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Thanks to those who took part in WWI ceremony
I am writing to express my gratitude to all of the people who came out to the Port Moody cenotaph on Aug. 3 and 4.
A few days ago, the 100th Anniversary of the start of the First World War was commemorated in Ottawa at our National War memorial and throughout Europe. And it was also recognized in the Tri-Cities by a very small ceremony in Port Moody at the cenotaph next to the Legion hall.
With a somewhat unusual idea, a couple of local residents put together a remembrance event that would in no way match the well-funded ceremonies that took place elsewhere but the importance of our little ceremony was equal.
We held an all-night vigil on the eve of the war’s centennial with two sentries, including Markus Fahrner, a former British Army officer, taking turns standing watch at the memorial and with my sons Sean and Cameron ringing an old ship’s bell to mark the passing of each hour.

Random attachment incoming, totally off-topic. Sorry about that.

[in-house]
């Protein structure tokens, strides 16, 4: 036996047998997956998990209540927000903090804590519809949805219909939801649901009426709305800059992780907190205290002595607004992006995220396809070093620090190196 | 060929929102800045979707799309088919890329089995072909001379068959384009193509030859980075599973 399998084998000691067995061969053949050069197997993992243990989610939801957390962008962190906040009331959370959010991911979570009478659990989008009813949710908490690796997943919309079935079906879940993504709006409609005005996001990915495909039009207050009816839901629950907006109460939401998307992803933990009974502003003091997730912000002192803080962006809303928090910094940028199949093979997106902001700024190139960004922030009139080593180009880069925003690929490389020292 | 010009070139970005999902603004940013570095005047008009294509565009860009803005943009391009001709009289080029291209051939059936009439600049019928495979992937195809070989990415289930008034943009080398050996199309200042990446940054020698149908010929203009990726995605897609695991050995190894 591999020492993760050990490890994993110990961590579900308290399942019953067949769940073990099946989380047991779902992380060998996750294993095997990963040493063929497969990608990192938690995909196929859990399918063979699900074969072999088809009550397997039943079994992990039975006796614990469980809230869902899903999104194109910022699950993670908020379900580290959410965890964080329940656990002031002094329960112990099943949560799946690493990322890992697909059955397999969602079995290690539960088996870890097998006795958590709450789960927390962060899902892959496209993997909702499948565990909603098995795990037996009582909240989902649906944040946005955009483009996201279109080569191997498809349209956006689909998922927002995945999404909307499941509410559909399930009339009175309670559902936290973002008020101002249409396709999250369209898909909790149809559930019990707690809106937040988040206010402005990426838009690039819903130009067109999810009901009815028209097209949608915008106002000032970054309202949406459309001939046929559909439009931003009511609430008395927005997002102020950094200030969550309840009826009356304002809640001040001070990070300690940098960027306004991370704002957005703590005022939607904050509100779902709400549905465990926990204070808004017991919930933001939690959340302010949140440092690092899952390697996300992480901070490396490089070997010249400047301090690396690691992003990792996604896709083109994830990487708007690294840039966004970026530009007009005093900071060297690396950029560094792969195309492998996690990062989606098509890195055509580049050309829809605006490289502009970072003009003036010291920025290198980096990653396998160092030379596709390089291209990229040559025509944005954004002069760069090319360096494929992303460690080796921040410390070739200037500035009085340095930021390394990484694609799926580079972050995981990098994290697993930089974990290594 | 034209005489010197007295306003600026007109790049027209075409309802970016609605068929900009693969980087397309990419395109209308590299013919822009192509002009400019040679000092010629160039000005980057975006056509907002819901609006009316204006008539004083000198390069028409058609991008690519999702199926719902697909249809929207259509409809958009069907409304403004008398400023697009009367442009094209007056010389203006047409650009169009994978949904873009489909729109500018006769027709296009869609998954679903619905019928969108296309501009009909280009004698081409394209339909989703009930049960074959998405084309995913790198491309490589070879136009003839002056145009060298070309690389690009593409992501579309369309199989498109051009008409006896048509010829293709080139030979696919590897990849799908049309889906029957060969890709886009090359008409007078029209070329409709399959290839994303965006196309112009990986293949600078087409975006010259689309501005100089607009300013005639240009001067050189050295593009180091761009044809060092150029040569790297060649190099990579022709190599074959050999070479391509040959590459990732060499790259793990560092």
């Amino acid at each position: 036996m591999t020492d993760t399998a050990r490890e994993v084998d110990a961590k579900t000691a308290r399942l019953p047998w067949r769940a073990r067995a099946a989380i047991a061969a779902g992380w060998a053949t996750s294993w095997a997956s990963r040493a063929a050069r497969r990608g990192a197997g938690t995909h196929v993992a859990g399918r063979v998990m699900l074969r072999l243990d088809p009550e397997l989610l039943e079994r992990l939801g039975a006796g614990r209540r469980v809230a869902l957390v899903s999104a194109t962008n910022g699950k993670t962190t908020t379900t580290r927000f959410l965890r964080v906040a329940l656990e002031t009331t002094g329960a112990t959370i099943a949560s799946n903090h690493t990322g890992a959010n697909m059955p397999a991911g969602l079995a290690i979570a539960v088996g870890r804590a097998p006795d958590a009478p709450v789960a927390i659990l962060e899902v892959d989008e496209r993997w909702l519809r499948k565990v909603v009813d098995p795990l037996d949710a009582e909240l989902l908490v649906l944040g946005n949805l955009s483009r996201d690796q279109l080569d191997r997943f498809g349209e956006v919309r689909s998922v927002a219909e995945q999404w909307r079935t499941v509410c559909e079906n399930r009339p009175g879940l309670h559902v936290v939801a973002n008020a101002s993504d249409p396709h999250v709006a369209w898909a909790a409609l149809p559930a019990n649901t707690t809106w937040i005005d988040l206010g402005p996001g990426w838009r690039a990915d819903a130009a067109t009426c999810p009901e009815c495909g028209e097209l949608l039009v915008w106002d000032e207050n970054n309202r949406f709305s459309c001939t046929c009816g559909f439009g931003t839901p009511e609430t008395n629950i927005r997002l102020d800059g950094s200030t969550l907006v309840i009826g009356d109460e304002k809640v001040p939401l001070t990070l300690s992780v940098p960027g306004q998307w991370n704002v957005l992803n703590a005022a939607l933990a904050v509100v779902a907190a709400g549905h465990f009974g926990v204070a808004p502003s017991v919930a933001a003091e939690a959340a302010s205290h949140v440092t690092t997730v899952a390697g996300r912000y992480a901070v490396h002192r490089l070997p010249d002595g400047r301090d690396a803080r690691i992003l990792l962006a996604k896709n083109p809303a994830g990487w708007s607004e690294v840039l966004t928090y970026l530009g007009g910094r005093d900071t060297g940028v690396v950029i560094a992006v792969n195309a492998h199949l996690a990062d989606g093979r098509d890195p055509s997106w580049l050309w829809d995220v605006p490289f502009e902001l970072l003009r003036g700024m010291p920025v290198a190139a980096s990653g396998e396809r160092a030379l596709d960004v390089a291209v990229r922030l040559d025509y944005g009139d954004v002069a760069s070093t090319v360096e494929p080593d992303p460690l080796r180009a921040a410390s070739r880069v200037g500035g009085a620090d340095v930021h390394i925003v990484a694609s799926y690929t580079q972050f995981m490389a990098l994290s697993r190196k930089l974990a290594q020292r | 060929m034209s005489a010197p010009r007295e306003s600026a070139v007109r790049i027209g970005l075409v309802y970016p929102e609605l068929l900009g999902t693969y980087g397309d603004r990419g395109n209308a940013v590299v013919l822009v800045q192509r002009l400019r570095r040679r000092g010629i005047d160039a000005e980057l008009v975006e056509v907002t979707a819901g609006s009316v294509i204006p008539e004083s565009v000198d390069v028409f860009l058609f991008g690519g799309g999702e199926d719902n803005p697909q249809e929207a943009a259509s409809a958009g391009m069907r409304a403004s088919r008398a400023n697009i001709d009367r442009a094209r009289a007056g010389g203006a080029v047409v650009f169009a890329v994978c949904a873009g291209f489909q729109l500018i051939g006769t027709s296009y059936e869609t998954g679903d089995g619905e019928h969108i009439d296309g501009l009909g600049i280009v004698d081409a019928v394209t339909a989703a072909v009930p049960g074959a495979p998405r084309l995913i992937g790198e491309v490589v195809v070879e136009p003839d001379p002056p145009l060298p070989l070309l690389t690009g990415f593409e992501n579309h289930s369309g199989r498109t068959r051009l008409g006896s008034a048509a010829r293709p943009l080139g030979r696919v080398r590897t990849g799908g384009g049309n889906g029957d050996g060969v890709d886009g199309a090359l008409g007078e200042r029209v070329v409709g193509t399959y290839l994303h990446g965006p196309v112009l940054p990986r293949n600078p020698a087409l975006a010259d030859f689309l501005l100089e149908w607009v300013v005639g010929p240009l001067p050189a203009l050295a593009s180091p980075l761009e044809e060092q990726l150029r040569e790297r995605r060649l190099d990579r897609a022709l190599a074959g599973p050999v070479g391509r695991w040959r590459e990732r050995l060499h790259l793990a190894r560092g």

We were helped by many people, including the Port Moody Heritage Society, the Royal Canadian Legion Branch 119, Veterans Affairs Canada, Canadian Military Education Centre and our families, and especially Markus’ wife, who was willing to wear an orange safety vest and lead us with our Port Moody Police escort as we marched to the cenotaph from McKnight’s trench at the Port Moody Station Museum.
What was most remarkable for us, and a great highlight, was meeting the people who came to the cenotaph to be part of what we were doing. They all expressed their shared belief and offered their thanks, and quite often we were rewarded with fresh baked-muffins, Tim Horton’s goodies and coffee.
The purpose of this letter is to thank everyone who helped us get things ready and took the time to visit and encourage us. Even though only two of us took the role of sentry, and with us performing our rusty and awkward ceremonial drill from memory, we knew that we did our part to remember all those that would die from this horrible war, including the 10 men from Port Moody. We are truly happy to know that we were never alone.
Guy Black, Port Moody